A jam-packed weekly archaeology roundup 18/4/2014

Well, well, well. Let’s see what’s been making headlines in the world of archaeology on this Good Friday.

Arsenic found in Chilean mummies

Traces of arsenic found in the hair of Chilean mummies had researchers scratching their heads. Somehow arsenic slowly poisoned many Chileans, likely from the water and irrigation of plants. But up till now, researchers were unsure if they ingested it or the element was absorbed into the mummies hair after death.

Tests done on a 1,000 – 1,500 year old mummy has now confirmed that the arsenic was ingested.┬áThe sediment is rich with arsenic due to copper mining in the highlands.


Columbus’s men suffered from…scurvy?

The great explorer, Christopher Columbus, who founded the New World, had more to deal with than the rough seas and discovering new land, and one of those things was scurvy.

The excavation of a European graveyard in the Dominican Republic where Columbus founded on his second journey, was the first full European colony La Isabela, but it was abandoned 4 years later.

Researchers thought it was due to heavy illnesses such as smallpox, but the bones at the graveyard don’t lie, and the men severely needed some oranges and Vitamin C supplements.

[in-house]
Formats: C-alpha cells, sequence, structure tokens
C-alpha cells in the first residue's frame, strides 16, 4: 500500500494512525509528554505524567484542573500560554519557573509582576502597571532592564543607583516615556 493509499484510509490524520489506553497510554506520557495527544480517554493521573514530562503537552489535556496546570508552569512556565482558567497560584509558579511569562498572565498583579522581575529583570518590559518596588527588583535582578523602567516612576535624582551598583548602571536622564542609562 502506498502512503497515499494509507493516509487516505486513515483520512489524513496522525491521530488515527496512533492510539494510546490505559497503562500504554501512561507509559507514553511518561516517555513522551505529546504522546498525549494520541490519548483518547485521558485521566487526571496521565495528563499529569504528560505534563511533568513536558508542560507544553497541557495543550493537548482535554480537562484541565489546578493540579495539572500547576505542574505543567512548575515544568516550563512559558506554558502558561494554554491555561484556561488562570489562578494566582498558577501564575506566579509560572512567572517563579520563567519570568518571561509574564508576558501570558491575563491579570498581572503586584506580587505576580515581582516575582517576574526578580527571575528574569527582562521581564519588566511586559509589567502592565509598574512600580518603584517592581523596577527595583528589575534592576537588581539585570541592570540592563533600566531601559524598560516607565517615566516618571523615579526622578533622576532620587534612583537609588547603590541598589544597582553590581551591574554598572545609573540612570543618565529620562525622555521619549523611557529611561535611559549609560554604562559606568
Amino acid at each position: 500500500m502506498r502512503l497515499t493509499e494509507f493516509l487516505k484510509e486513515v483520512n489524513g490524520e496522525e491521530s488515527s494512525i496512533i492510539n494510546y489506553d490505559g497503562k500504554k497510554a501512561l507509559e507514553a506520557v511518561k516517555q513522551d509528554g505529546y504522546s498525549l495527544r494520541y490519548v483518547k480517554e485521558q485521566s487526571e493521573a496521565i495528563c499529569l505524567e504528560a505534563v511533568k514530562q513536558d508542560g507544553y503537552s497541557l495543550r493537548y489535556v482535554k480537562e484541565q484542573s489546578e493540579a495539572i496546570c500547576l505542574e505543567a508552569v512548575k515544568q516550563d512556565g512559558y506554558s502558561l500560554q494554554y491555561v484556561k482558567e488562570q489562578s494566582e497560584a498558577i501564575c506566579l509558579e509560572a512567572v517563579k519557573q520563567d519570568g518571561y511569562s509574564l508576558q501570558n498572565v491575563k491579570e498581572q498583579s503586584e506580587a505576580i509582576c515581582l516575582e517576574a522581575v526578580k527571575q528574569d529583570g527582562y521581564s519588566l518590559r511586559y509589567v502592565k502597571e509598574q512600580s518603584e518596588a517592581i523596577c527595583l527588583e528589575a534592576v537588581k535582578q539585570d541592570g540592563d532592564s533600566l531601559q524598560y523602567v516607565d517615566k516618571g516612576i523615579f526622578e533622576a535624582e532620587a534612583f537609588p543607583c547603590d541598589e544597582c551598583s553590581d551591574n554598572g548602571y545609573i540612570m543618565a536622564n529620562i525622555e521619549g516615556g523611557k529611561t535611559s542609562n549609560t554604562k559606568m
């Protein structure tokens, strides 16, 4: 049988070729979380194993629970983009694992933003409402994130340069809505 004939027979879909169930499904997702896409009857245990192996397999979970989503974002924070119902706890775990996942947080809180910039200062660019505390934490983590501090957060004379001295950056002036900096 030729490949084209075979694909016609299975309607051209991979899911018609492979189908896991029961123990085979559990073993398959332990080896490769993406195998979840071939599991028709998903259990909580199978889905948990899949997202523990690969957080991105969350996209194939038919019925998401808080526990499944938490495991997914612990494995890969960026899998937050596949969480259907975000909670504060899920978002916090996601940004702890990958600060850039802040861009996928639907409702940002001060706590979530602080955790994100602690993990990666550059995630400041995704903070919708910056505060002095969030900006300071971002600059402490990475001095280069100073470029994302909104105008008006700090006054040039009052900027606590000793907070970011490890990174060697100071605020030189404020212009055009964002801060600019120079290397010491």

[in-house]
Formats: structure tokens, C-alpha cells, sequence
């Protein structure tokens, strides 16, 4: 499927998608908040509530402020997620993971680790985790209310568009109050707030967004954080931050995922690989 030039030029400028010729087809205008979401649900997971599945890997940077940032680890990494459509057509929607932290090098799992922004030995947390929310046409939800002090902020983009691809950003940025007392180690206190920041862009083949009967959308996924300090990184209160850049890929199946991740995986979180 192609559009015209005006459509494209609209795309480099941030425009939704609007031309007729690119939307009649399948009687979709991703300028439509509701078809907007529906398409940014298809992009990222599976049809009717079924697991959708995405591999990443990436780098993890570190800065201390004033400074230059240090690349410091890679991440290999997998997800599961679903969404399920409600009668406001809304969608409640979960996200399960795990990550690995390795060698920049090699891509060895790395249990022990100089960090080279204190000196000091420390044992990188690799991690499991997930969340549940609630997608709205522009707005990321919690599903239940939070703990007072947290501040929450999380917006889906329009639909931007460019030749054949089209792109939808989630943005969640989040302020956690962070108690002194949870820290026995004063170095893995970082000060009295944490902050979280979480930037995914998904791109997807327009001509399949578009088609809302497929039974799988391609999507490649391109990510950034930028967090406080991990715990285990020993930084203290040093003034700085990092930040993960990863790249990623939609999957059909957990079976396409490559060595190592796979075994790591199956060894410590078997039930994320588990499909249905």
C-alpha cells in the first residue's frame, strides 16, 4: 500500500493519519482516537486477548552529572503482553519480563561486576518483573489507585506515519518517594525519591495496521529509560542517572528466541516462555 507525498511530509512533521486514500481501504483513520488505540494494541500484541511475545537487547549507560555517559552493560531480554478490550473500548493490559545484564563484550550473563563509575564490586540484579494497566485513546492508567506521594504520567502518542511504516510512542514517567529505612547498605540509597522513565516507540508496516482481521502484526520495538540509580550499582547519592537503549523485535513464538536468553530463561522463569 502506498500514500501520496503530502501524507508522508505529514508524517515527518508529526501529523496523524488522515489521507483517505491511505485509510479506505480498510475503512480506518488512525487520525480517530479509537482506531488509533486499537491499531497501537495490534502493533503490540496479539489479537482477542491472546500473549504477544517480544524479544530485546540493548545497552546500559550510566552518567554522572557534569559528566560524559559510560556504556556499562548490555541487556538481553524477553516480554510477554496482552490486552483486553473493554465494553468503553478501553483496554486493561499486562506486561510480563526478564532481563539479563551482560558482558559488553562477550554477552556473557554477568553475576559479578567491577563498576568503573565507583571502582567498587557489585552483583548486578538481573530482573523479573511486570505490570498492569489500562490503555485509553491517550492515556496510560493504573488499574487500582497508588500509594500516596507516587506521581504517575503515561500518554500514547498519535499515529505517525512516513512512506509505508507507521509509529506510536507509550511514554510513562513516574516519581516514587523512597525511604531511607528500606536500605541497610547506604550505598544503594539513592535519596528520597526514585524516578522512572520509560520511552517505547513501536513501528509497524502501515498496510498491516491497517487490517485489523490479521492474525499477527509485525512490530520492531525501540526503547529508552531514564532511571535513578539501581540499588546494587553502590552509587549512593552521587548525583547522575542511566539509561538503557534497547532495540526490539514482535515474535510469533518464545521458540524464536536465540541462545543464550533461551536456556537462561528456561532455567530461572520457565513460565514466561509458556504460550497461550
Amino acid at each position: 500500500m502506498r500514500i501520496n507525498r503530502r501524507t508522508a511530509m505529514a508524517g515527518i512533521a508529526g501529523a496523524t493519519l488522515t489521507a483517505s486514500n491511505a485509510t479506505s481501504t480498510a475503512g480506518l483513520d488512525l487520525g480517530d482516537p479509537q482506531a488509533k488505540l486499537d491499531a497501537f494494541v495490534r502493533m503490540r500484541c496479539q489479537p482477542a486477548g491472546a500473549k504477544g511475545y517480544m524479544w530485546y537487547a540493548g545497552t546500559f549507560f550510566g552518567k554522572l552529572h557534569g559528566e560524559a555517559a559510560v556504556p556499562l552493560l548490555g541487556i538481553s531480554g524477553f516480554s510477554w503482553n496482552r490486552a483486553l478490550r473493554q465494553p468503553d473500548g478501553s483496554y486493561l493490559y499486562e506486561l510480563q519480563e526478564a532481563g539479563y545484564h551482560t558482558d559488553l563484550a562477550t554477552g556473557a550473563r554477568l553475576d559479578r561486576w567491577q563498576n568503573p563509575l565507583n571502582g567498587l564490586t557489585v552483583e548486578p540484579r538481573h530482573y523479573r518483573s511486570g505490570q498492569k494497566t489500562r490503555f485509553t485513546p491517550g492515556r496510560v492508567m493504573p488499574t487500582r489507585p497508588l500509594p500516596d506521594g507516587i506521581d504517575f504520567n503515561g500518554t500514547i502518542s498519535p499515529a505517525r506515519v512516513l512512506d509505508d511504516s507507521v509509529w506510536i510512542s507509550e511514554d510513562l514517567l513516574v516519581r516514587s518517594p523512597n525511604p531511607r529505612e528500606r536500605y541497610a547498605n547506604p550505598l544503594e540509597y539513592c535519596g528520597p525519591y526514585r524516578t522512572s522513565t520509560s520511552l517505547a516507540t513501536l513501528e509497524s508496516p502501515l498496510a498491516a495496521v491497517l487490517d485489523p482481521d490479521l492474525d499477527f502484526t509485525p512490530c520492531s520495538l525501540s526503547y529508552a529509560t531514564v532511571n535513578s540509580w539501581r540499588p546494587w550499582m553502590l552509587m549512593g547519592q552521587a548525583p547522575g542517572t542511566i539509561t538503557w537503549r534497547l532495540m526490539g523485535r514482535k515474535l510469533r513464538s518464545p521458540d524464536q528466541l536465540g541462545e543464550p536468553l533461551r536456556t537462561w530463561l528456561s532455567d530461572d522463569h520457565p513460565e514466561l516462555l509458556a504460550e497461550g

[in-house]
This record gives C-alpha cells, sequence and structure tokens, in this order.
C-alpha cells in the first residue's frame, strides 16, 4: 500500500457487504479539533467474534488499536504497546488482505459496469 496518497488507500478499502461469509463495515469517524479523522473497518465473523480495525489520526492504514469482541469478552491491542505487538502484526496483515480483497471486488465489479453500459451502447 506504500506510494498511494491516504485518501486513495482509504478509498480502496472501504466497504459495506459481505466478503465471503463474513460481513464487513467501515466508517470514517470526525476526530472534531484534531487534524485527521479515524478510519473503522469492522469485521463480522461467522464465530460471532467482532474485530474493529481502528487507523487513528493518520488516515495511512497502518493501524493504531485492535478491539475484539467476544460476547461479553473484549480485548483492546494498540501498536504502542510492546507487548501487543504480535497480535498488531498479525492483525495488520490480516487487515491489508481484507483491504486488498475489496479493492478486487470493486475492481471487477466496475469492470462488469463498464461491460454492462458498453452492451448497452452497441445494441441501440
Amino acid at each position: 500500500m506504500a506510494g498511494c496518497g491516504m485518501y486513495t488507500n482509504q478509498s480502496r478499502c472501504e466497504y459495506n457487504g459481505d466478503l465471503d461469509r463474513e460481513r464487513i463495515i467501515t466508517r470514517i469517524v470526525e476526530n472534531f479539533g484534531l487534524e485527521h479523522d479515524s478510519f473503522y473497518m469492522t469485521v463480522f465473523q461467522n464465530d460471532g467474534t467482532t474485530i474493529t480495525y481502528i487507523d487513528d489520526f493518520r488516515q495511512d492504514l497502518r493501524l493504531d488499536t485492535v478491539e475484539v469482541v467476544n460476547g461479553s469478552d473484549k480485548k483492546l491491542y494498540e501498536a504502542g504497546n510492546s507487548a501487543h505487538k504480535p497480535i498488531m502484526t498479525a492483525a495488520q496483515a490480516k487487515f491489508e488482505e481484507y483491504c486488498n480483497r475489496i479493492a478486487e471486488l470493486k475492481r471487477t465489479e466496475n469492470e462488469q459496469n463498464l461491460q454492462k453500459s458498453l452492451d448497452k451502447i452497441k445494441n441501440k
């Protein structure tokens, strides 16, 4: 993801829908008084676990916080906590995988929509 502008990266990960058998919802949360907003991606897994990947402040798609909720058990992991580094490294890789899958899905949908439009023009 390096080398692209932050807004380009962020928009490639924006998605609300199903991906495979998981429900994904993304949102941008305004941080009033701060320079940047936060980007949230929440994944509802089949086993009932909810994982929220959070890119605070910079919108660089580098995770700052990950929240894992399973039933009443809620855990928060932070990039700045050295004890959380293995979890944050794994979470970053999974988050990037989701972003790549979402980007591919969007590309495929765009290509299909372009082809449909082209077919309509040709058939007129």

Oldest Roman mosaic goes on display

One of the oldest and definitely one of the most complete Roman mosaics, dating back 1,700 years ago, is going on display at Waddesdon Manor in Buckinghamshire, UK.

The discovery was made in Lod, Israel and depicts some truly amazing images mainly of animals.

The exhibition entitled Predators and Prey: A Roman Mosaic from Lod, Israel will go display from 5 June – 2 November this year.


Police seize Bulgarian treasure

Bulgarian police seized a variety of archaeological artifacts from smugglers trying to sell them off. The artifacts consisted of three necklaces of gold and other ancient treasures.

Police brought them into the National History Museum in Sofia, where the artifacts were found dating to the 3rd millenium BC, making them some of the oldest finds ever discovered in Bulgaria.


Puppy prints found in Roman tiles

An ancient puppy was definitely in the dogbox for this one. Paw prints have been found on clay tiles dating back 2,000 years when the Romans were in England. The find was discovered in Leicester.

The team of researchers found two sets of clay tiles with animal prints, one being the naughty pup, and the other showing hoof prints, likely from a sheep or goat.


Ancient Greek wrestling match was fixed

It seems that even the ancients had some trouble with sports matches being fixed. Papyrus with ancient Greek writing, dating to AD 267 has recently been deciphered and reveals the true colours of ancient sports.

The papyrus tells of two young wrestlers Nicantinous and Demetrius who were in the finals. It says that the father of Nicantinous was willing to pay Demetrius 3,800 drachma if he lost the match.

I wonder who won…


Here’s more already covered from the week:

Ancient Rome was bigger and older than previously thought

Skeleton found in Melkbostrand, Cape Town

The Blood Moon prophecy

8 Rock art sites from around the world



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